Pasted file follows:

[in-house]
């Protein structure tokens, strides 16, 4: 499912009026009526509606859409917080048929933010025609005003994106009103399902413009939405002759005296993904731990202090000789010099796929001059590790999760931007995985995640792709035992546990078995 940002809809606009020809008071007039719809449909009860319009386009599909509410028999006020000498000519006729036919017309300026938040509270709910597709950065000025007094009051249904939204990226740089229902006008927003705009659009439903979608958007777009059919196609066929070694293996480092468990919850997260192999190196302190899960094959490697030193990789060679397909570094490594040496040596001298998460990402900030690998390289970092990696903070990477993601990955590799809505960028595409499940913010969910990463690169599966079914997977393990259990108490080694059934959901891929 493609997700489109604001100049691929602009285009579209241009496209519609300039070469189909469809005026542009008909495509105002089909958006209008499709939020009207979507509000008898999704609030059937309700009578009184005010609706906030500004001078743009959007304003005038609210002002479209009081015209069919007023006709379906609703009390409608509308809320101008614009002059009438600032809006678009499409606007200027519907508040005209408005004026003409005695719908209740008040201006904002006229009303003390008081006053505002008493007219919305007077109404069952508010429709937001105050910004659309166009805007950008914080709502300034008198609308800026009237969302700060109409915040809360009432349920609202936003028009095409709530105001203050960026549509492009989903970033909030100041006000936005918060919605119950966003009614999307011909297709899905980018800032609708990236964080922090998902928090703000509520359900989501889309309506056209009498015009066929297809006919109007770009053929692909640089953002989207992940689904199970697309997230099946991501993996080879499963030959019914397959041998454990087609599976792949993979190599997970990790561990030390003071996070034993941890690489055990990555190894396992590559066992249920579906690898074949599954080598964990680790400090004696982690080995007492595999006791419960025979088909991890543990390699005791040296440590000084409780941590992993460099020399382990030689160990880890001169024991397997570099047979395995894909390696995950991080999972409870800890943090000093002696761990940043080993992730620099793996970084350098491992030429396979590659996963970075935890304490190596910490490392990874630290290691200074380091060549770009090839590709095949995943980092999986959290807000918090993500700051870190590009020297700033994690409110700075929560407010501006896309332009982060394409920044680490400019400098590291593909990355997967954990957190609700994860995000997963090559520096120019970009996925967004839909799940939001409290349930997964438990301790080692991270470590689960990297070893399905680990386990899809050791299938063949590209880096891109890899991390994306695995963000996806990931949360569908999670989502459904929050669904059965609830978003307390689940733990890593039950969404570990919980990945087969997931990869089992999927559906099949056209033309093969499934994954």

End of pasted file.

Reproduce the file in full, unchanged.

[in-house]
């Protein structure tokens, strides 16, 4: 499912009026009526509606859409917080048929933010025609005003994106009103399902413009939405002759005296993904731990202090000789010099796929001059590790999760931007995985995640792709035992546990078995 940002809809606009020809008071007039719809449909009860319009386009599909509410028999006020000498000519006729036919017309300026938040509270709910597709950065000025007094009051249904939204990226740089229902006008927003705009659009439903979608958007777009059919196609066929070694293996480092468990919850997260192999190196302190899960094959490697030193990789060679397909570094490594040496040596001298998460990402900030690998390289970092990696903070990477993601990955590799809505960028595409499940913010969910990463690169599966079914997977393990259990108490080694059934959901891929 493609997700489109604001100049691929602009285009579209241009496209519609300039070469189909469809005026542009008909495509105002089909958006209008499709939020009207979507509000008898999704609030059937309700009578009184005010609706906030500004001078743009959007304003005038609210002002479209009081015209069919007023006709379906609703009390409608509308809320101008614009002059009438600032809006678009499409606007200027519907508040005209408005004026003409005695719908209740008040201006904002006229009303003390008081006053505002008493007219919305007077109404069952508010429709937001105050910004659309166009805007950008914080709502300034008198609308800026009237969302700060109409915040809360009432349920609202936003028009095409709530105001203050960026549509492009989903970033909030100041006000936005918060919605119950966003009614999307011909297709899905980018800032609708990236964080922090998902928090703000509520359900989501889309309506056209009498015009066929297809006919109007770009053929692909640089953002989207992940689904199970697309997230099946991501993996080879499963030959019914397959041998454990087609599976792949993979190599997970990790561990030390003071996070034993941890690489055990990555190894396992590559066992249920579906690898074949599954080598964990680790400090004696982690080995007492595999006791419960025979088909991890543990390699005791040296440590000084409780941590992993460099020399382990030689160990880890001169024991397997570099047979395995894909390696995950991080999972409870800890943090000093002696761990940043080993992730620099793996970084350098491992030429396979590659996963970075935890304490190596910490490392990874630290290691200074380091060549770009090839590709095949995943980092999986959290807000918090993500700051870190590009020297700033994690409110700075929560407010501006896309332009982060394409920044680490400019400098590291593909990355997967954990957190609700994860995000997963090559520096120019970009996925967004839909799940939001409290349930997964438990301790080692991270470590689960990297070893399905680990386990899809050791299938063949590209880096891109890899991390994306695995963000996806990931949360569908999670989502459904929050669904059965609830978003307390689940733990890593039950969404570990919980990945087969997931990869089992999927559906099949056209033309093969499934994954």